Alternate Family: Part Two

“I forget, do you take cream in your coffee?”

“Dad, it’s only been a couple of months since I last visited.  Do you really not remember?”

Jason’s dad smirked.  “Well it seems like forever.”  He brought two cups over to the table and put one down in front of his son.  Then he took the seat to Jason’s right.

“Well, I’ve been trying to finish up before graduation.  I’m sorry I haven’t been home more.”

“I know, I know.  So how is school?”

“Same as always.  Should be done next month.”


Jason looked down, staring at his cup.  “Dad, I drove past our old house today.”

“Oh yeah?  How does the place look?”

“The same.”  He still didn’t lift his gaze up from his coffee.  “Look, Dad, I know you don’t like talking about this, but do you know where mom is?”

His dad became very still and stared at nothing.  The silence dared Jason to ask the question again.  But his experience at the house drove him.  “I don’t want it to be a big deal.  I was just…”


“I don’t know.  Graduation is coming up and it just seemed like a good time to…”

“No.  It isn’t.  It will never be.  I haven’t been keeping you from her all these years.  She left us.  And she hasn’t tried to get in touch with you.  She doesn’t…”  He cut himself off.  “I don’t want to talk about this any more.”

“Dad, I know she hurt you, but I just need to know.  For my own sake.  I’m an adult now; I don’t need you to keep protecting me from this.”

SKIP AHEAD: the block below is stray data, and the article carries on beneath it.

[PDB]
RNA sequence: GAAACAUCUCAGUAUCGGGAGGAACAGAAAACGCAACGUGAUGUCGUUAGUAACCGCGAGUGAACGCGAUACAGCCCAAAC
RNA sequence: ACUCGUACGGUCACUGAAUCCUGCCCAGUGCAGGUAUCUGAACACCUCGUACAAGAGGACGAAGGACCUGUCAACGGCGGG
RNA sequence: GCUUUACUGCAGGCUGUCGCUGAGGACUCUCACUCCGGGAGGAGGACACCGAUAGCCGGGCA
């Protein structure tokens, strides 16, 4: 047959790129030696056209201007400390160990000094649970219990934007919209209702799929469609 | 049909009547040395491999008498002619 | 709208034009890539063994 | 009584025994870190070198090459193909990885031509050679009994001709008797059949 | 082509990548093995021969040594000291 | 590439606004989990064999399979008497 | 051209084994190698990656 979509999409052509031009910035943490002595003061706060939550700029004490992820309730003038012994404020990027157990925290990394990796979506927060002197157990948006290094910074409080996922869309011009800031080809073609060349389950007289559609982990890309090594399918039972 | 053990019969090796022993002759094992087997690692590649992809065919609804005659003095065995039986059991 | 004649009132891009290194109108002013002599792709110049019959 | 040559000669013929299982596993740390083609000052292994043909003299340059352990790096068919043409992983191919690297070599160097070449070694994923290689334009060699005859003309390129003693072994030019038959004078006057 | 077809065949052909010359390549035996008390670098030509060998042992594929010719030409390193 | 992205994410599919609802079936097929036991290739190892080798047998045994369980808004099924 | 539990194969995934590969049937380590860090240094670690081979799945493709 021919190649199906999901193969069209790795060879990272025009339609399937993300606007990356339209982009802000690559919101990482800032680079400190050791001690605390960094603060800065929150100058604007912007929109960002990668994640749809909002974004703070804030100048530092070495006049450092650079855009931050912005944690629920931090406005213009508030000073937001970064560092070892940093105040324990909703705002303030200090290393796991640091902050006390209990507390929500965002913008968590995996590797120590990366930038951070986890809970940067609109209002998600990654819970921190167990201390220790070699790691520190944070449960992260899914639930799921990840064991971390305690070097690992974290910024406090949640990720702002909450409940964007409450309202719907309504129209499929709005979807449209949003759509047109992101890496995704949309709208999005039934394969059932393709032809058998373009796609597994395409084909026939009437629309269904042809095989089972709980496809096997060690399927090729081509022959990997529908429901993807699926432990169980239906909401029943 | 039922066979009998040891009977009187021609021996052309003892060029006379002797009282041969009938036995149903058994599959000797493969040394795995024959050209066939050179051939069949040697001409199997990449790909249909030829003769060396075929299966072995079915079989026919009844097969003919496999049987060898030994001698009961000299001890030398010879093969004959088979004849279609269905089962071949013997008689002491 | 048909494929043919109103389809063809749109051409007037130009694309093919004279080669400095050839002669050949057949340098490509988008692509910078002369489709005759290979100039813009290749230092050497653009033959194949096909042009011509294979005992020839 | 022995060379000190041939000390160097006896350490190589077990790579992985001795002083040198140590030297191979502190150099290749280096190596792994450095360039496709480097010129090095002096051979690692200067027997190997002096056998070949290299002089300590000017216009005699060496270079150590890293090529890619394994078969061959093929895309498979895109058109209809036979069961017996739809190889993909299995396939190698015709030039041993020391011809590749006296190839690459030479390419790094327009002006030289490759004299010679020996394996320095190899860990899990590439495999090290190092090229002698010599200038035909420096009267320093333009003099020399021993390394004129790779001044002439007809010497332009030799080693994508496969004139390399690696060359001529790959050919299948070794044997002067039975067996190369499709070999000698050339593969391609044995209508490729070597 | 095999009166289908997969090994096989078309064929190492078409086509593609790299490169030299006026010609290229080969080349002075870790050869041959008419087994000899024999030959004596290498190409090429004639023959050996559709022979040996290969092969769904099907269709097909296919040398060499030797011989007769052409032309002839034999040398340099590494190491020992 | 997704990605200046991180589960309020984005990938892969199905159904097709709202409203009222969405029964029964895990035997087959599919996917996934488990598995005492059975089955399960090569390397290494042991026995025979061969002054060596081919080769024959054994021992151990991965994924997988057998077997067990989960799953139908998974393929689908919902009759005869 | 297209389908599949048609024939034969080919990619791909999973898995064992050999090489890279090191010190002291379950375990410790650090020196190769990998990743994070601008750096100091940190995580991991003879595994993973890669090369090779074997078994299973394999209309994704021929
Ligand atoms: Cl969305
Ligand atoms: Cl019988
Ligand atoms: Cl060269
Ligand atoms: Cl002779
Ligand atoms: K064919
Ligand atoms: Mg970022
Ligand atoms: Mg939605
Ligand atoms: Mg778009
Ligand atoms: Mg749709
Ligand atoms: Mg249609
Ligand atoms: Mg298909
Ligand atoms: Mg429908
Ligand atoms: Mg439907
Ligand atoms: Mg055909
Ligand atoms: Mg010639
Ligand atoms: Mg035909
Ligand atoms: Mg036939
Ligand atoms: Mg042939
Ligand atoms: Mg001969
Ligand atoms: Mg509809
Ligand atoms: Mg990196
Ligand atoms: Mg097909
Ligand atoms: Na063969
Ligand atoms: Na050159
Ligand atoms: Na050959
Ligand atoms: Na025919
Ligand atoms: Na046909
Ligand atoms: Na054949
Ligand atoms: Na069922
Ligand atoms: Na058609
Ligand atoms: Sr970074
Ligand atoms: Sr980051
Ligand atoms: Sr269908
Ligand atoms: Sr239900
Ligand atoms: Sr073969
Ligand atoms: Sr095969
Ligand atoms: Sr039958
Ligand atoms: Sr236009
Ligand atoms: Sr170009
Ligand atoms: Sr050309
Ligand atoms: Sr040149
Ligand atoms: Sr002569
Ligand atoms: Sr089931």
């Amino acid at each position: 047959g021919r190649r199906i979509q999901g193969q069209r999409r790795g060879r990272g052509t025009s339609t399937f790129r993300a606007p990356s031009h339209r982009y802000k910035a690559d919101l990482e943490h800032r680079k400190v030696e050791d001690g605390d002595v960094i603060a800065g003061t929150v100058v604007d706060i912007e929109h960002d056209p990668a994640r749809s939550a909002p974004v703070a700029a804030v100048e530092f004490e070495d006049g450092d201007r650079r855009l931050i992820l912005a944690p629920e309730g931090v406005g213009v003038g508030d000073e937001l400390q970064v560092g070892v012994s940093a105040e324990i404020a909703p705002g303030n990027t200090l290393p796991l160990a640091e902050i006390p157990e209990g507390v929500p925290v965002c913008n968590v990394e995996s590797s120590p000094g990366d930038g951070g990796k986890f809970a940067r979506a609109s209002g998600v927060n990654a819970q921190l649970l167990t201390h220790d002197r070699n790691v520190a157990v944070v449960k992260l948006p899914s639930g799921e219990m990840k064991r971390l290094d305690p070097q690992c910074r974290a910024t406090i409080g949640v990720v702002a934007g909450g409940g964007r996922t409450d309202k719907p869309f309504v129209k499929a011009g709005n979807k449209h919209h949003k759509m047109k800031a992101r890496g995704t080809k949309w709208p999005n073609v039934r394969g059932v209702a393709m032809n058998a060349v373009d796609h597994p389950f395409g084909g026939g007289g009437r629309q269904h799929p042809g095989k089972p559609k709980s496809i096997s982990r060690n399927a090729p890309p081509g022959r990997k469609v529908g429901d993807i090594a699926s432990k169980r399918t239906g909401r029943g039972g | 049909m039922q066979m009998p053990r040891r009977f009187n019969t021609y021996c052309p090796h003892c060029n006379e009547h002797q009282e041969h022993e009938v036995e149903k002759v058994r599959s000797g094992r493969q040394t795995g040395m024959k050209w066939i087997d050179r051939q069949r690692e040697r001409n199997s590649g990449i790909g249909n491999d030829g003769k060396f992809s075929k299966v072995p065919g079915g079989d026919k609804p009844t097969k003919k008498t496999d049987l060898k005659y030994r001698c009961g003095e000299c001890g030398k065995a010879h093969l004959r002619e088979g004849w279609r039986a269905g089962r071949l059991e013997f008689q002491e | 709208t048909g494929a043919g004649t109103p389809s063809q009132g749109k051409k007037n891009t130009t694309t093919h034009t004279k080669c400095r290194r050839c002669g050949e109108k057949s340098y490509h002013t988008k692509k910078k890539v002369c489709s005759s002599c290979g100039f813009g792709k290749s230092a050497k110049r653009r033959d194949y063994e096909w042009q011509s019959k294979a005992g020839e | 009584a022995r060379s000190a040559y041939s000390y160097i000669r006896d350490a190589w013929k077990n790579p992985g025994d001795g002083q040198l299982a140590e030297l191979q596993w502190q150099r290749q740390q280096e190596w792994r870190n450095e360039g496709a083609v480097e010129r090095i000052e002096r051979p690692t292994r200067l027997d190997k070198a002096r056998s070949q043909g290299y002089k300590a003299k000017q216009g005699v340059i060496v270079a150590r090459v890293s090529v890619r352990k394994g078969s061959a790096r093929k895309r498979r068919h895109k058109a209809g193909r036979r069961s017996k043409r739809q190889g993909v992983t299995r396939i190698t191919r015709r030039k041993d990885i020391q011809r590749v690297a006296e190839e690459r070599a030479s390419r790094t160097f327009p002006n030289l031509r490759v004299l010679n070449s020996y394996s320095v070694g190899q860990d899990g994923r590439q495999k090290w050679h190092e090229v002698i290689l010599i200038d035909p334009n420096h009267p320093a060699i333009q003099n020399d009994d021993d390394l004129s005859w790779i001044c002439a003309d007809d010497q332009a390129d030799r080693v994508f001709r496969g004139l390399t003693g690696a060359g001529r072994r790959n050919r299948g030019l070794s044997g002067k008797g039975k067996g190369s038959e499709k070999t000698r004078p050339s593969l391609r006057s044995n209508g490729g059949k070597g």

“Why do you need to know?  Haven’t I…?”

“Dad, I swear, this isn’t about you.  I just need to see for myself.”

“I just don’t understand why now.  After all this time.”

“I don’t know.  I just do.”

“Well, it doesn’t matter.  I don’t know where she is anyway.  When she left and cut off contact, I lost track of her.  She could be in China for all I know.”

It wasn’t entirely unexpected, but Jason still found it disappointing.  “Oh.”

His father relaxed just a bit.  “Yeah.  I’m sorry.”

Jason shook his head.  “It’s not your fault.  I don’t blame you for this.”

They sat quietly for awhile just sipping their coffee.  Jason still had questions he wanted to ask, but whatever courage he had mustered to broach the subject had abandoned him now.  He didn’t know where else to look for answers.

Finally, his father put his cup down.  “Well, I’m meeting up with some friends this afternoon.  Watching the game at the bar.  You’re welcome to join us.”

“That sounds like fun, but I have some laundry I was going to do.”

His dad smiled.  “I knew there was a reason you came to visit.  Well if you finish early, or just change your mind, you know where we’ll be.  Are you staying for dinner, at least?”

“Yep.  I’ll be here.”


Jason retrieved his laundry basket from his trunk and waved goodbye as his father drove off.  After putting a load into the washing machine, he went into his father’s bedroom.

It had been years since he last snooped around in his father’s stuff.  The hiding places hadn’t changed, but it still took him awhile to remember where they all were.  Eventually, he found something.  A letter, postmarked almost four years ago, had his mother’s name in the return address.  The envelope was unopened.

His heart racing, Jason sat staring at it, wondering what answers it might hold.

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